Workers could receive a bigger share of their companies’ profits under a series of measures adopted by the German government on Wednesday aimed at raising the low rate of equity ownership among employees to the level of that in other large European economies.
Peer Steinbrück, finance minister, presented the measures as a contribution to “social justice” and “equity” against a backdrop of rapid divergence between fast-rising corporate profits and stagnating wages.
“This is a significant update of Germany’s so-far rudimentary instruments of employee participation,” he said, adding that the public purse would contribute up to €230m ($338m, £184m) a year in new tax incentives to encourage employee share ownership.
Olaf Scholz, labour minister, said: “Germany has been lagging behind in this area. With these steps, we will ensure workers get their fair share of the success of their companies.”
Incomes from labour and capital have been diverging in recent years. Corporate profits rose by 37 per cent between 2003 and 2007 while wages grew by only 4.3 per cent. Yet German workers have had little opportunity to share in the profits of their employers, largely because more than 80 per cent of German businesses are private or family owned and do not have freely traded shares – a higher proportion than in the UK or neighbouring France.
Small business and trade unions have traditionally been sceptical of profit-sharing schemes, the former because of a reluctance to dilute their capital, the latter because of fears that workers could make their private savings hostage to the fortunes of their employers.
Mr Steinbrück said the government was now in talks with several banks with a view to creating a series of sector-specific funds in which non-listed companies could pool capital on a voluntary basis for their employees to invest in.
The funds would provide an avenue for private businesses to tap the savings of their workers without diluting their ownership while ensuring employees’ investments are protected against a possible insolvency, Mr Steinbrück said. “If several hundred companies participate in the fund and one of them goes bust, there is a very low risk of workers losing both their jobs and savings,” he said.
Underlining the social dimension of the draft, he said that tax incentives would only be available for profit-sharing schemes that are voluntary and available to a company’s entire staff as opposed to just management.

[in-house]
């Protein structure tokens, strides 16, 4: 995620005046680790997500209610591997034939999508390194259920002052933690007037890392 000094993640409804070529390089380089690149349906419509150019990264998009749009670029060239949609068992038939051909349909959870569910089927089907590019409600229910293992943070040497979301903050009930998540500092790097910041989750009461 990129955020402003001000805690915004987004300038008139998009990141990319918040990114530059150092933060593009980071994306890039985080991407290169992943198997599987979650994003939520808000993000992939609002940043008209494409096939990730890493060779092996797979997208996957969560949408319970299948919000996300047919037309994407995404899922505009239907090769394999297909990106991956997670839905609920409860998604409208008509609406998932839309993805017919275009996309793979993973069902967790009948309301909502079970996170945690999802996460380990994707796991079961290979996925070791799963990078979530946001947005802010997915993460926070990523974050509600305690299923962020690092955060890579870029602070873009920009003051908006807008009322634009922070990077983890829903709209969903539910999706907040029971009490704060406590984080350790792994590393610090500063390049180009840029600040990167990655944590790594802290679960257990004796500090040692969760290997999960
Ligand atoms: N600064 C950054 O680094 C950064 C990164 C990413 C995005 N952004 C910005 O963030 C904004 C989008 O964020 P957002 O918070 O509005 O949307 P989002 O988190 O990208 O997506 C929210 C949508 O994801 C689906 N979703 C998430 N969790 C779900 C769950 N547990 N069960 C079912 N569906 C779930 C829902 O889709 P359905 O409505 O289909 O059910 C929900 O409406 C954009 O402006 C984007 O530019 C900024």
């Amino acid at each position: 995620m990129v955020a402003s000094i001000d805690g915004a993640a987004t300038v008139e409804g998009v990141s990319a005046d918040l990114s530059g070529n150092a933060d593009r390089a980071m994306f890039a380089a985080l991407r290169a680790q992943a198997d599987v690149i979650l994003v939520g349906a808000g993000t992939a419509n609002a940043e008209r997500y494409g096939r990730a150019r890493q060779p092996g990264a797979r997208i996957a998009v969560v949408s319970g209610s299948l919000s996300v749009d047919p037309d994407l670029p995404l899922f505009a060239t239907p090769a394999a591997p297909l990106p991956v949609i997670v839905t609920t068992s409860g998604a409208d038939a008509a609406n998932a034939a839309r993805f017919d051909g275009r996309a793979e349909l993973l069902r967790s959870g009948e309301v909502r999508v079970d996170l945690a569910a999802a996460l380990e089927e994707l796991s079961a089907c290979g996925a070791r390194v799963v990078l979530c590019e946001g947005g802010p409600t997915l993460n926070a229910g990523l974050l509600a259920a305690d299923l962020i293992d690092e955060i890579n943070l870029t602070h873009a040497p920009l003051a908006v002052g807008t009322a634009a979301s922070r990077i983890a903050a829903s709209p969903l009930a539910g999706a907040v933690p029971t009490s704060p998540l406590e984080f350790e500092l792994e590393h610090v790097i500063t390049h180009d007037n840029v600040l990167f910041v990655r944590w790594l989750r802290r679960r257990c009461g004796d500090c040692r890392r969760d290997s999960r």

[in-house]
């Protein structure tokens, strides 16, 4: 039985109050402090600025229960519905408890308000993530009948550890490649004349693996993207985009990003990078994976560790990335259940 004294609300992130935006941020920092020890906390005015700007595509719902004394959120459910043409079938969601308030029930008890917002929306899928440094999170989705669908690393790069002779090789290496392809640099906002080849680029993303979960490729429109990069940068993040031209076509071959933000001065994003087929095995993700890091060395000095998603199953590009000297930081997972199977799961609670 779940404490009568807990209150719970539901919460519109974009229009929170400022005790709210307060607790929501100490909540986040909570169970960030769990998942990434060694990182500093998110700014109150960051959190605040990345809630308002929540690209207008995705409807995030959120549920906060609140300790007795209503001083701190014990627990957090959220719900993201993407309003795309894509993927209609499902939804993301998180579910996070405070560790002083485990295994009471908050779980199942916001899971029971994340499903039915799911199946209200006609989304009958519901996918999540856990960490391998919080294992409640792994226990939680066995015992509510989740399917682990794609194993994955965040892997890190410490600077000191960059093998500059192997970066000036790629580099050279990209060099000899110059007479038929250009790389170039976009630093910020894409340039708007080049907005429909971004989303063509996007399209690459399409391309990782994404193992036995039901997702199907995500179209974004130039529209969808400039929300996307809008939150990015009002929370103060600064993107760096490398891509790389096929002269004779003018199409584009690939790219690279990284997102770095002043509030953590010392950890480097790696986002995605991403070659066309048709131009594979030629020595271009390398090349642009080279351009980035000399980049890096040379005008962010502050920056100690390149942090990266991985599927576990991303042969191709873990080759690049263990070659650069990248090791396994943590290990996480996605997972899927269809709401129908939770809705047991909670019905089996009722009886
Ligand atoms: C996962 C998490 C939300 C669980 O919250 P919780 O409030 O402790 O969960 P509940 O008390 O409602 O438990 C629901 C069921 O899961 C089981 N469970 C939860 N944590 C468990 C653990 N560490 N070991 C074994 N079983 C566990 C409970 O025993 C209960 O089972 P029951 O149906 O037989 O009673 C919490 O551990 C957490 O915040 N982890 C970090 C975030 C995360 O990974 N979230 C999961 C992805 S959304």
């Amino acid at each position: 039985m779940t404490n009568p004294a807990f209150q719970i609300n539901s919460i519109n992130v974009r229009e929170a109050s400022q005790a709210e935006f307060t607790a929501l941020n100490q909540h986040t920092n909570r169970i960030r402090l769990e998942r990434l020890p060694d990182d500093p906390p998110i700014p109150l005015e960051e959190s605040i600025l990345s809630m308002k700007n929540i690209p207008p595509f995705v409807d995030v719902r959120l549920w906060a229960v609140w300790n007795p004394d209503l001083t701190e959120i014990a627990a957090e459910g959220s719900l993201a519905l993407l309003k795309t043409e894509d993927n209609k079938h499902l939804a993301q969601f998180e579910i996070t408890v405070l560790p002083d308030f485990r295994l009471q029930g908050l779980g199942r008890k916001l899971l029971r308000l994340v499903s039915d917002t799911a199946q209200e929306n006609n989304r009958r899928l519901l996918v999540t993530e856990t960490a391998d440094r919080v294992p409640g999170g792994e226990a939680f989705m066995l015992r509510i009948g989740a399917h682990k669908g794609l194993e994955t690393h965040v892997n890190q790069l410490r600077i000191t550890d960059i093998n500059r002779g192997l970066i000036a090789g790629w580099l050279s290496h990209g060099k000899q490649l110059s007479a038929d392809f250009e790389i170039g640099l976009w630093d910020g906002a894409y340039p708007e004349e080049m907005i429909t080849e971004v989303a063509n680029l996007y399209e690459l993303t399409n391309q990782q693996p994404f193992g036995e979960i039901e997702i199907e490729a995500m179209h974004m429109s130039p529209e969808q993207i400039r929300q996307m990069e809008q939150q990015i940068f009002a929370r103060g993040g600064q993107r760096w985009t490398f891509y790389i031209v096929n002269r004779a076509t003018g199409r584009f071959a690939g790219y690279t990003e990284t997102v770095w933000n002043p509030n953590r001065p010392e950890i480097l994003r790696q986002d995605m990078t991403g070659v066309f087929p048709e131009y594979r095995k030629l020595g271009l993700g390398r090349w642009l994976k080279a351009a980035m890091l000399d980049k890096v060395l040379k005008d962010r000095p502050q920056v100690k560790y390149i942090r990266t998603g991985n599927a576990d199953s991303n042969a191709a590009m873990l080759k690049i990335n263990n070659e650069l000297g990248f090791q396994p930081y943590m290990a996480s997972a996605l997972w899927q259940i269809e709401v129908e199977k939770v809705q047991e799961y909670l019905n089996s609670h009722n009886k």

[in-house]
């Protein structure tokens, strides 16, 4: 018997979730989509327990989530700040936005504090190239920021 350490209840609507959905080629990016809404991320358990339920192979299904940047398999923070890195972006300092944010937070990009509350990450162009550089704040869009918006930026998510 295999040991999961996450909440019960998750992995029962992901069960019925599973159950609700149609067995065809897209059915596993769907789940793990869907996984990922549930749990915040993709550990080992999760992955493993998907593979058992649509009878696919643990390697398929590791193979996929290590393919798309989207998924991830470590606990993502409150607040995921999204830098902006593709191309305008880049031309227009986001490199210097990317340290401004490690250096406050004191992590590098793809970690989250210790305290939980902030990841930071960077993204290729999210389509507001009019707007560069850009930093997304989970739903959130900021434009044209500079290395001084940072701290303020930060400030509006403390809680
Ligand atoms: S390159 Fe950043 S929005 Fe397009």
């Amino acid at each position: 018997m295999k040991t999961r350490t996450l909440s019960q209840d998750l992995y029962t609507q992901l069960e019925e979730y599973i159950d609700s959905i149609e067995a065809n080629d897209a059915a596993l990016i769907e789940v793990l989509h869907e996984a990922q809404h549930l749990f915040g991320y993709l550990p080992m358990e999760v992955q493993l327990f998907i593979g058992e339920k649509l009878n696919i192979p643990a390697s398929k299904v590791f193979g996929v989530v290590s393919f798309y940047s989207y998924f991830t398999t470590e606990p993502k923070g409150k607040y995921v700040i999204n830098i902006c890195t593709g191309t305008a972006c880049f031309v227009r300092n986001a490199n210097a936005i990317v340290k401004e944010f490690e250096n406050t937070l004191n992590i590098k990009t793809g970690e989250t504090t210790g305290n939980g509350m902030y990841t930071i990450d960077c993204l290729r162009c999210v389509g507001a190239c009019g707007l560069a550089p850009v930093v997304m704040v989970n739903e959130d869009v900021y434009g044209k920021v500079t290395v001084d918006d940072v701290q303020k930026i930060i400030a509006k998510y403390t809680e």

The plan, which will now go through parliament for approval, elicited a lukewarm reaction from business. Martin Wansleben, chairman of the German federation of chambers of commerce, said the initiative was “superfluous”, pointing at existing profit-sharing schemes in large companies and the fact that banks already offer a large number of equity funds for Germans to invest in if they choose.
Others warned that the funds could crowd out other forms of corporate benefits, such as pension schemes.
● With its initiative to encourage profit-sharing schemes, the government is seeking to address concerns about rising inequalities and defuse what could become the defining debate ahead of next year’s general election.
In addition to the widening gap between corporate profits and salaries, research published this week by an economic institute close to the trade union movement showed low and high wages were also growing apart. Real wages among the quarter of workers with the lowest pay had dropped by 14 per cent since 1995, the report said, while top earners saw their income rise by 3.5 per cent. These figures, together with similar studies, have sparked a lively discussion in a country that has long prided itself on having among the lowest pay differentials between shop floor and boardroom.
But separate figures from the Federal Statistical Office showed mounting tax inequality. It said 25 per cent of workers accounted for 80 per cent of total income tax, while 10m low earners paid no taxes at all.
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